Pharmacokinetic Profile of Caffeine and Its Two Main Metabolites in Dried Blood Spots After Five Different Oral Caffeine Administration Forms—A Randomized Crossover Study

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Chiara Tuma Institute of Biochemistry/Center of Preventive Doping Research, German Sport University Cologne, Cologne, Germany
German Research Centre of Elite Sports (momentum), German Sport University Cologne, Cologne, Germany

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Andreas Thomas Institute of Biochemistry/Center of Preventive Doping Research, German Sport University Cologne, Cologne, Germany

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Lasse Trede Institute of Biochemistry/Center of Preventive Doping Research, German Sport University Cologne, Cologne, Germany

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Hans Braun Institute of Biochemistry/Center of Preventive Doping Research, German Sport University Cologne, Cologne, Germany
German Research Centre of Elite Sports (momentum), German Sport University Cologne, Cologne, Germany

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Mario Thevis Institute of Biochemistry/Center of Preventive Doping Research, German Sport University Cologne, Cologne, Germany
European Monitoring Center for Emerging Doping Agents, Cologne/Bonn, Germany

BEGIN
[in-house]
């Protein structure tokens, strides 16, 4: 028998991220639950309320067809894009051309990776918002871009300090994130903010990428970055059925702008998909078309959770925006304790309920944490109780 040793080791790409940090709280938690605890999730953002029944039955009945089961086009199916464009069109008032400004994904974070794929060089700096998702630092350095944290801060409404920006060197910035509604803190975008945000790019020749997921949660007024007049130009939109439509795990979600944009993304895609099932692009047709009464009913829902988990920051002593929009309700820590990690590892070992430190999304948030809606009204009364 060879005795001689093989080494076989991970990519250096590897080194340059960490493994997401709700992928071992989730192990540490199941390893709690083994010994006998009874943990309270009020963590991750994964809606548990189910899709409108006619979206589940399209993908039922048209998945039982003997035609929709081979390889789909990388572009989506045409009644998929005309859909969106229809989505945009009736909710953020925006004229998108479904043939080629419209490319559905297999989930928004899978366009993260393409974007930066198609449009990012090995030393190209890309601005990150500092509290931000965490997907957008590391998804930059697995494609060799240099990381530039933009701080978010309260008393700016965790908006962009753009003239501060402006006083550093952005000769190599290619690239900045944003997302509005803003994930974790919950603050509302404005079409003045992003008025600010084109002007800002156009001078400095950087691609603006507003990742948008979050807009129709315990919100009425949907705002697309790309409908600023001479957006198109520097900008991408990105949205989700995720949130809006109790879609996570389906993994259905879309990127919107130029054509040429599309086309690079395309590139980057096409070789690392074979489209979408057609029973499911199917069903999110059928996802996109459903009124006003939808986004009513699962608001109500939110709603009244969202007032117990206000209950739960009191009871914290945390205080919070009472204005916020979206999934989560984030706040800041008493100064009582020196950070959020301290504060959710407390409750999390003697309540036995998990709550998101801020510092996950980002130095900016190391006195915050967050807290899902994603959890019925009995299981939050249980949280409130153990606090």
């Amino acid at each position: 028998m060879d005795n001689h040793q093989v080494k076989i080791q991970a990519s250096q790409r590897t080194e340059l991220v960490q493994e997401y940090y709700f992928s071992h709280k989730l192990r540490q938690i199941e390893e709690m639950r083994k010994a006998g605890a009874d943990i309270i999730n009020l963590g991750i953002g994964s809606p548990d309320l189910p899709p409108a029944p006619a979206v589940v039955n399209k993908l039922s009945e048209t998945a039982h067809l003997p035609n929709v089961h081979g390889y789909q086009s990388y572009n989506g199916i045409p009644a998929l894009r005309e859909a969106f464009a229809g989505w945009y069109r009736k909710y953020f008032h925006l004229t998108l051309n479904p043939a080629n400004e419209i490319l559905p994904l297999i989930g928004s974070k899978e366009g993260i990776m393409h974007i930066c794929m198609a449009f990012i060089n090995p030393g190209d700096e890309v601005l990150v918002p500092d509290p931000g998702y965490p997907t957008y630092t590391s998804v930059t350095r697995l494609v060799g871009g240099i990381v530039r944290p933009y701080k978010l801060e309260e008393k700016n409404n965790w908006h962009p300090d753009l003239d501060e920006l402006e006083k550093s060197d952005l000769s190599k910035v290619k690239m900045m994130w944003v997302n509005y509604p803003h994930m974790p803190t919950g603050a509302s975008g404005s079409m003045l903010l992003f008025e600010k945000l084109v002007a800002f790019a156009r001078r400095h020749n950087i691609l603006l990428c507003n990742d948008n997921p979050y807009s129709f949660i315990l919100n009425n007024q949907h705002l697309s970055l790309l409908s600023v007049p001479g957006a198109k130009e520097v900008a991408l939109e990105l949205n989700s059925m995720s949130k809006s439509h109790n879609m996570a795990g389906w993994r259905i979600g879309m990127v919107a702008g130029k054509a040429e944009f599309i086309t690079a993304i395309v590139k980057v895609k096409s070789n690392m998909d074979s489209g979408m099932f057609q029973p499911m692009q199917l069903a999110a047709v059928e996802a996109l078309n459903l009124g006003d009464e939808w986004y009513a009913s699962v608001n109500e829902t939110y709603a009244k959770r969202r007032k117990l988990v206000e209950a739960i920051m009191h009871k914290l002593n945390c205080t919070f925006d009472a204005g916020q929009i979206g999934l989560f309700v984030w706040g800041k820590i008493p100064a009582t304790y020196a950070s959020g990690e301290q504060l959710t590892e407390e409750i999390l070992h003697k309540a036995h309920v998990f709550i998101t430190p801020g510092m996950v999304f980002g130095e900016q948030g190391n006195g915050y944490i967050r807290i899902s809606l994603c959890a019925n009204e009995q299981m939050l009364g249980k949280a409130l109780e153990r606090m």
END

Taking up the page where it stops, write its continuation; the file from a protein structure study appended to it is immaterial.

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Caffeine is an ergogenic substance that is consumed globally in many forms. The use of buccally absorbable formulations instead of gastrointestinal uptake has become increasingly popular over the years, especially when accelerated absorption with minimal gastrointestinal stress is desired. This study investigated the impact of five different formulations and administration routes of caffeine on the whole blood concentrations of caffeine, paraxanthine, and theobromine: caffeinated capsules, tablets, shots, pouches, and chewing gums. A uniform dose of caffeine (200 mg) was administered to 16 healthy recreational athletes (26.0 ± 2.1 years) using a randomized crossover design. Samples were taken in the form of dried blood spots at 16 different time points in a 2-hr timeframe after drug administration. The samples were analyzed using a validated liquid chromatography–tandem mass spectrometry method. The results for caffeine showed no significant differences in the overall bioavailability (area under the concentration–time curve), maximal concentration, and time to maximum concentration. However, when analyzing the bioavailability of caffeine in the first 5, 10, and 15 min, the liquid caffeine formulation was superior to other administered forms (p < .05). This indicates that caffeine solubility has a major influence on its absorption rate. In sports, the rate of caffeine absorption must be considered, not only when ingesting anhydrous caffeine, but also when choosing buccal absorption. These findings imply that general guidelines for ergogenic caffeine use should consider the formulation used and, accordingly, the corresponding route of absorption.

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